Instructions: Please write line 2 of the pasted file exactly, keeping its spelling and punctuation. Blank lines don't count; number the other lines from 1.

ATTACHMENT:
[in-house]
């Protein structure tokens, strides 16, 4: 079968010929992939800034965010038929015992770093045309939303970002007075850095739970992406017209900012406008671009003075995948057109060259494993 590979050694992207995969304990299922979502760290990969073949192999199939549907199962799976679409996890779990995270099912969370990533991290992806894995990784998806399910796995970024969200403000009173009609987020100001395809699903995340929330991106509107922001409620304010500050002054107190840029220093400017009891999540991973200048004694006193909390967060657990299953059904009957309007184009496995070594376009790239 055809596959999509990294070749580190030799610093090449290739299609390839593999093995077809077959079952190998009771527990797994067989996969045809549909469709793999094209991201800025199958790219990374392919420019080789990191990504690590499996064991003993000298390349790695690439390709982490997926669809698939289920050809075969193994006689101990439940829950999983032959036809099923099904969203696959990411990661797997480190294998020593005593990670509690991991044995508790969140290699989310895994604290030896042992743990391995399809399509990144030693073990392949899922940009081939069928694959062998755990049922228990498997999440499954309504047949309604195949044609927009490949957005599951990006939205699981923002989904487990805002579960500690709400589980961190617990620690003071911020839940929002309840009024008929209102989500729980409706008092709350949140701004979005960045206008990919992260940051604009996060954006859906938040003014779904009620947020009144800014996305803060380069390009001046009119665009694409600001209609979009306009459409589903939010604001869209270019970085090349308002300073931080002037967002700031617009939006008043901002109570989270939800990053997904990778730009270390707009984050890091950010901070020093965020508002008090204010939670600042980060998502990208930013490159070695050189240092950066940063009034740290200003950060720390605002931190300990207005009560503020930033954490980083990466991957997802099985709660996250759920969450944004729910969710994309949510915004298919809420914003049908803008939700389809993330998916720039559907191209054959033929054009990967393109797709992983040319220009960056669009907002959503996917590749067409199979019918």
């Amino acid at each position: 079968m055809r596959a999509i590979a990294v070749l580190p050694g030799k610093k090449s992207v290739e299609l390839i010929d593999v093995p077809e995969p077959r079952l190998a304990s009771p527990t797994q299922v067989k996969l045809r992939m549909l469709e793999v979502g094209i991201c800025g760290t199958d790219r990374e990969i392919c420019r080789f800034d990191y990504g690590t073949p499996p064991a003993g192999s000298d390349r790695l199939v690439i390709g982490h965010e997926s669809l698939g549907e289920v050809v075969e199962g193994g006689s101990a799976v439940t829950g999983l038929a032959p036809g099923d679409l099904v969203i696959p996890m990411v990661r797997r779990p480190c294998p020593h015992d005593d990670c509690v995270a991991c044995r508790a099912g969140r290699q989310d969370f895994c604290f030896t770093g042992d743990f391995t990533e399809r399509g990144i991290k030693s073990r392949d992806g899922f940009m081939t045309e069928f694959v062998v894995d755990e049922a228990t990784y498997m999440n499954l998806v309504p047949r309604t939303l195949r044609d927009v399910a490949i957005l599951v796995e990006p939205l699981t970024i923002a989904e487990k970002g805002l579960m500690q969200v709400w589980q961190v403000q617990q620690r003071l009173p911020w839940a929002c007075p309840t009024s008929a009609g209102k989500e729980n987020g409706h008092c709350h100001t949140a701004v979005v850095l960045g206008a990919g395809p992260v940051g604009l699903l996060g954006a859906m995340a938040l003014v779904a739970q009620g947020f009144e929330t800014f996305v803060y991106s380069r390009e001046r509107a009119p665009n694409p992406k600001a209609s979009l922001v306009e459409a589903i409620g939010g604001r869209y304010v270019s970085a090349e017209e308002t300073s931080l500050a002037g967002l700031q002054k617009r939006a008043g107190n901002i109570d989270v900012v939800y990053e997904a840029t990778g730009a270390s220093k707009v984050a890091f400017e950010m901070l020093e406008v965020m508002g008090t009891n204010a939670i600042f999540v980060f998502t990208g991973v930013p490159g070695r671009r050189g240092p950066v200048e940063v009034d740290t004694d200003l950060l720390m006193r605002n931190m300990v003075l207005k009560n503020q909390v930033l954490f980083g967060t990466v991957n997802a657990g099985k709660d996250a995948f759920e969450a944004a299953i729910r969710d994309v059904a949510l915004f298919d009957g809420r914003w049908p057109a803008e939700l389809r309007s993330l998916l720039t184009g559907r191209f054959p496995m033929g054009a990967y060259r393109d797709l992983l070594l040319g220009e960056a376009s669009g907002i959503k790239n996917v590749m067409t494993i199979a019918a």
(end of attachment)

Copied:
């Protein structure tokens, strides 16, 4: 079968010929992939800034965010038929015992770093045309939303970002007075850095739970992406017209900012406008671009003075995948057109060259494993 590979050694992207995969304990299922979502760290990969073949192999199939549907199962799976679409996890779990995270099912969370990533991290992806894995990784998806399910796995970024969200403000009173009609987020100001395809699903995340929330991106509107922001409620304010500050002054107190840029220093400017009891999540991973200048004694006193909390967060657990299953059904009957309007184009496995070594376009790239 055809596959999509990294070749580190030799610093090449290739299609390839593999093995077809077959079952190998009771527990797994067989996969045809549909469709793999094209991201800025199958790219990374392919420019080789990191990504690590499996064991003993000298390349790695690439390709982490997926669809698939289920050809075969193994006689101990439940829950999983032959036809099923099904969203696959990411990661797997480190294998020593005593990670509690991991044995508790969140290699989310895994604290030896042992743990391995399809399509990144030693073990392949899922940009081939069928694959062998755990049922228990498997999440499954309504047949309604195949044609927009490949957005599951990006939205699981923002989904487990805002579960500690709400589980961190617990620690003071911020839940929002309840009024008929209102989500729980409706008092709350949140701004979005960045206008990919992260940051604009996060954006859906938040003014779904009620947020009144800014996305803060380069390009001046009119665009694409600001209609979009306009459409589903939010604001869209270019970085090349308002300073931080002037967002700031617009939006008043901002109570989270939800990053997904990778730009270390707009984050890091950010901070020093965020508002008090204010939670600042980060998502990208930013490159070695050189240092950066940063009034740290200003950060720390605002931190300990207005009560503020930033954490980083990466991957997802099985709660996250759920969450944004729910969710994309949510915004298919809420914003049908803008939700389809993330998916720039559907191209054959033929054009990967393109797709992983040319220009960056669009907002959503996917590749067409199979019918």